Chap 18: Flying Small Wings
Maneuvers in a 2005 Spice
Flying Small Wings
The risk, the fun, the differences
It seems that wings are getting smaller so I thought it might time to
explore their behaviors, risks and benefits. I, too, have come to love
flying smaller sizes but there are, as always, tradeoffs.
What we're really talking about is flying heavily loaded. After all,
what's small to a 250 pounder is huge for a 140 pounder. Most pilots fly
at wing loadings (pounds / projected area) below about 12 pounds per m².
I consider a wing small at loadings around 14 per m², extremely small
over about 17 lbs/m² and crazy small over about 20 lbs/m² . I've done
that once and will never do it again.
Heavily loaded generally means more resistance to collapse but a more
spirited response. It clearly means faster takeoff and landing speeds,
and much more dynamic handling.
So far, our limited accident data doesn't suggest that small wings
increase fatal accident risk. It appears that most risk comes from
falling due to the higher takeoff and landing speeds and to mishandling
on launch. I've seen examples of this.
High loadings increase risk after engine failures on takeoff or at
low altitude cruise, between about 5 and 20 feet. It takes a lot power
to keep small wings happily aloft and when that power dies, they dive.
Not handling it right could be quite thwackful. At heavier loadings you
need enough height so that, if the motor quits, you can establish a
glide and regain enough speed for a full flare. 10 feet might not
be enough. On really small wings, 30 feet might not be enough. There are
ways to best handle this, of course, but they require practiced reaction
to engine failure and still won't necessarily leave you standing.
Inflight left/right oscillation is another minor problem. Many
wing/motor combinations will oscillate left/right even without any brake
input. The slightest bump gets them started and, in a few cases, without
any pilot input, they can get progressively worse until becoming big
wingovers. Of course YOU won't ever let that happen.
Knowing You're Ready
How can you know if you're ready? Well one way to handle this
question is to progressively fly smaller gliders. Do some maneuvering
each time, though, so you get a feel for the wing. If you're already
flying in some level of turbulence, or come from thermal-based free
flight, you're probably in good shape from a maneuvering perspective.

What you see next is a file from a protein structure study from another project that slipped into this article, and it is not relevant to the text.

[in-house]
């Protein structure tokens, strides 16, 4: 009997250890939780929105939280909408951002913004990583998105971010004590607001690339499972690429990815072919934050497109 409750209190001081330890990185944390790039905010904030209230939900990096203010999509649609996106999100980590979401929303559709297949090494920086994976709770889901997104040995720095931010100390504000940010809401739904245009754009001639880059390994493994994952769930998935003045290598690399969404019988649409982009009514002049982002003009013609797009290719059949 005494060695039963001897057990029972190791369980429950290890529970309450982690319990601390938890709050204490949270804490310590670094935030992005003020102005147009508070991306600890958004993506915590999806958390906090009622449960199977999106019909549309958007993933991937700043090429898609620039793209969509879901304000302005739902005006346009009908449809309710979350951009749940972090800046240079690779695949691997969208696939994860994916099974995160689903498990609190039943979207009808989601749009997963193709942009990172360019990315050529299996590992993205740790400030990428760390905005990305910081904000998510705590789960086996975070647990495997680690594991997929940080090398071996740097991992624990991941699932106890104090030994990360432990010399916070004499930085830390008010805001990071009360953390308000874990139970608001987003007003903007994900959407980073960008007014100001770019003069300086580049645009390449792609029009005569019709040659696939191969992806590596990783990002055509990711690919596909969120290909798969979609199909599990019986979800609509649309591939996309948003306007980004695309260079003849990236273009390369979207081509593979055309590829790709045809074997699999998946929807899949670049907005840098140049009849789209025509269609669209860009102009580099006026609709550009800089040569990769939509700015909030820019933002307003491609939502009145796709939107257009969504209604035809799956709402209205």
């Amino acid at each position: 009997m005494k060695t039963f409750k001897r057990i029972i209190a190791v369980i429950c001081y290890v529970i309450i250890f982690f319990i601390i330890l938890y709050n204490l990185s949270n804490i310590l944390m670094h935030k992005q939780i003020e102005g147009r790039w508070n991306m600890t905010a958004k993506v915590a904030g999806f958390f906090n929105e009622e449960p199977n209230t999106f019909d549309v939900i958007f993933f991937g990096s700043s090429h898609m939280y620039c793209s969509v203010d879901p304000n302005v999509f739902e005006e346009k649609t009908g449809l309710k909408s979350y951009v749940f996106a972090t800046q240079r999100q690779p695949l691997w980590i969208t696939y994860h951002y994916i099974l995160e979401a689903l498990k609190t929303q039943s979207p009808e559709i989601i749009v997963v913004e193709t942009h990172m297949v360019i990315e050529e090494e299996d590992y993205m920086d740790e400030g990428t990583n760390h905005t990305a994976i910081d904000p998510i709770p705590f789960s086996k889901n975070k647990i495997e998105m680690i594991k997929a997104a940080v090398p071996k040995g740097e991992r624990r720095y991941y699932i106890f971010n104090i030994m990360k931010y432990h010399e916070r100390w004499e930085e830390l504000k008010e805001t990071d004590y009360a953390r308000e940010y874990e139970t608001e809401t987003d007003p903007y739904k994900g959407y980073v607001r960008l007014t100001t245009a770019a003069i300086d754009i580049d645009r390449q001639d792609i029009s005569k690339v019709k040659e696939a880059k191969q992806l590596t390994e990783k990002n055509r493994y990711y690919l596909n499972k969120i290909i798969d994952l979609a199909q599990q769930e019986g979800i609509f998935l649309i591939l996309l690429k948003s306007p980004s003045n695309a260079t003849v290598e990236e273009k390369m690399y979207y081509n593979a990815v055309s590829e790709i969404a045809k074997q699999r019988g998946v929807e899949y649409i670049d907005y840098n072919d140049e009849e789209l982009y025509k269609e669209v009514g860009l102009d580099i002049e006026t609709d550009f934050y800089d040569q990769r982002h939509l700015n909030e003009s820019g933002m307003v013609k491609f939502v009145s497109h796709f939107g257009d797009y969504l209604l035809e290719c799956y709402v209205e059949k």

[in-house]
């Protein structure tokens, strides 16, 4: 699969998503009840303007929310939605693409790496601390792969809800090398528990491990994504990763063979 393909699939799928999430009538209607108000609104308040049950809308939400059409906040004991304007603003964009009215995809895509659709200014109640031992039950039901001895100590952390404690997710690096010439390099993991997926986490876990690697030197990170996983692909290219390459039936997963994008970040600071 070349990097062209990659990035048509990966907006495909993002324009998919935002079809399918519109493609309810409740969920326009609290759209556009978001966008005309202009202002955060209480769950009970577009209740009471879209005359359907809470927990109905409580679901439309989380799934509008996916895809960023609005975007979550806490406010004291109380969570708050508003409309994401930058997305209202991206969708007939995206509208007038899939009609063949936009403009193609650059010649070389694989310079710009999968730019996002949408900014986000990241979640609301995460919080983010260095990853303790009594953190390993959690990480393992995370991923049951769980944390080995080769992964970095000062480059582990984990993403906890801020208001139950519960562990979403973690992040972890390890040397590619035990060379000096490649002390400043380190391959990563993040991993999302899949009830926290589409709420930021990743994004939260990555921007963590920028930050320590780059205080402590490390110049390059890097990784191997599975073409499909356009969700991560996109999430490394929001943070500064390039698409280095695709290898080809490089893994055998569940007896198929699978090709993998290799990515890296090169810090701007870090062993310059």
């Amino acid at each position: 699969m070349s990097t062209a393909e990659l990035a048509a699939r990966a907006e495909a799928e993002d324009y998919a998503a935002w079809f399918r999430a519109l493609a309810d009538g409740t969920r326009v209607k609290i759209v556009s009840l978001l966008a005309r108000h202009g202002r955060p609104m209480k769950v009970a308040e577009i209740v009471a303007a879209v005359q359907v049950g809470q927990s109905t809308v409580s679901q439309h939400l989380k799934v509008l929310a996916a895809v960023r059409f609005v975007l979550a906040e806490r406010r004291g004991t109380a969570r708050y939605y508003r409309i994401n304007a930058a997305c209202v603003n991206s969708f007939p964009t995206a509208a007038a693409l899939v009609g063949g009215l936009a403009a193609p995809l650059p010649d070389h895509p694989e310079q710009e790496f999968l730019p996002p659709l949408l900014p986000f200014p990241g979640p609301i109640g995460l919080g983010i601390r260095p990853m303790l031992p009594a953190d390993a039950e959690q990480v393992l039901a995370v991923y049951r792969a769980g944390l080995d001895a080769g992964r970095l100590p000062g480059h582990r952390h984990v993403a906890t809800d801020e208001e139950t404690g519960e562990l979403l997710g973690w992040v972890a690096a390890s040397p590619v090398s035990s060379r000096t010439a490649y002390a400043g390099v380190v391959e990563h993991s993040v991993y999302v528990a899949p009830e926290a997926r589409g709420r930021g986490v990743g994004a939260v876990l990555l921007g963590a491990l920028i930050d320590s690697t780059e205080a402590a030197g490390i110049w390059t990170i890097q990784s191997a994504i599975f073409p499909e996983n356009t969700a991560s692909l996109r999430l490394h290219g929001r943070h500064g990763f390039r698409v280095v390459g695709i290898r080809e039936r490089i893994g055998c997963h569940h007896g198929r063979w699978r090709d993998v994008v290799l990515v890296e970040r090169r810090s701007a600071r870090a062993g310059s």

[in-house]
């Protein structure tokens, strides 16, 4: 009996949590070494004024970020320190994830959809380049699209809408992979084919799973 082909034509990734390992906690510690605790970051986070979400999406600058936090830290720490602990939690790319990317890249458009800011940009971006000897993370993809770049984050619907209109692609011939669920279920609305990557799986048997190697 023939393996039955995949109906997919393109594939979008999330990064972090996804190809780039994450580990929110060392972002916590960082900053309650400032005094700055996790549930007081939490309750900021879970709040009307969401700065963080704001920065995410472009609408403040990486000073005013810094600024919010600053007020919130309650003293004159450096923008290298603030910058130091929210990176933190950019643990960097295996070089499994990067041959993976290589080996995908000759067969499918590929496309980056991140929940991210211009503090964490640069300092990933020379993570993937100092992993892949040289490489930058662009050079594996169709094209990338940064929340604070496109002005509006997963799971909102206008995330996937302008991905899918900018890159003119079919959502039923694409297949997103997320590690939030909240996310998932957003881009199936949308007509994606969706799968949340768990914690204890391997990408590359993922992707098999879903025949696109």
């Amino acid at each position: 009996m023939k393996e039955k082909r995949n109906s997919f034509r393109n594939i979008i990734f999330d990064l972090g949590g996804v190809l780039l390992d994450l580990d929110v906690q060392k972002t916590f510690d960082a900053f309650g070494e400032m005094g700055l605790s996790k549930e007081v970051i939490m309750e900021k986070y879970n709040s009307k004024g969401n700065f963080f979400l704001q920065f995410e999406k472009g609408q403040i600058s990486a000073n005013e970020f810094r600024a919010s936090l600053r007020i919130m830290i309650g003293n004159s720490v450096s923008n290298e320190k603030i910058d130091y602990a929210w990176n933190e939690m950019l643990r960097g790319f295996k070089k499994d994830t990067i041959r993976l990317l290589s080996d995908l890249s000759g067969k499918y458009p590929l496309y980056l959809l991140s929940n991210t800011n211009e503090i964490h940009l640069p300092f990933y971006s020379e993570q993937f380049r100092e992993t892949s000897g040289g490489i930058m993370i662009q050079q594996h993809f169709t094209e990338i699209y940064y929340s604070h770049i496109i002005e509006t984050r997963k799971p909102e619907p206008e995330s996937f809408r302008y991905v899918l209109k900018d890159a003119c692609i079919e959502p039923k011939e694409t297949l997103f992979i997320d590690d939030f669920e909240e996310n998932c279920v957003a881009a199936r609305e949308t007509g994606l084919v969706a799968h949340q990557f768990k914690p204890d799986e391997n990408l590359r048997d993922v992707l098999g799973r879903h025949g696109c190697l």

One thing to be proficient on is the slider landing, where you slow
down with moderate brake pull then, at 20 to 30 feet, let off the brake
to dive and use that extra energy to flare, sliding slide along the
ground briefly before stopping. If you've got that down, you'll be
better prepared for the necessary technique of small wings, or at least
the most reliable technique for landing at their higher speeds without
The biggest benefit of small wings is incredibly crisp handling. Load
'em up a bit you can they bank extremely aggressively. Plus they have
quite a bit of speed range. You want to be real carfule because you're
already loaded heavily and then, if you get into a bit of a spiral, the
reaction becomes eye popping. The heavier the loading the more
responsive it will be. And by responsive I mean that it might only take
an inch of brake travel to effect and immediate 60 degree roll. Do that
close to the ground and you'll become unwittingly one with earth.
Another benefit is super easy inflation. Not only does the wing have
little area to resist your run with, but it doesn't have far to come up.
Get some speed, as with any wing, to be sure it doesn't fall back.
If you're into soaring or handling high winds, small wings rock.
They'll let you at least kite in 20 mph winds and, if you're at a
soaring hill, it's possible to soar them in strong conditions. You can
use a LOT of brake to slow down and reduce descent then, when you want
to sink, let off the brakes to plummet. Very cool.
Anyone who likes to go fast will enjoy being loaded. You can have the
speed of a reflex glider but pay a price on the low end since a larger
reflex glider will go just as fast but be able to go slower.
Lastly, they pack up into a duffle bag and weigh next to nothing.
Folding is fast.
Nothing is free and the benefits derived from flying heavy come with
- Risk is obviously the biggest drawback so you'll want to be
highly experienced, risk tolerant and pay lots of attention while
- You'll need more room for launch and landing.
- You'll need more power and will burn more fuel.
- You'll need to run like a gazelle and have really good technique
in zero wind.
For the experience pilot who knows the risks and that wants to sow
some oats these are great fun. Be careful, make sure you're ready and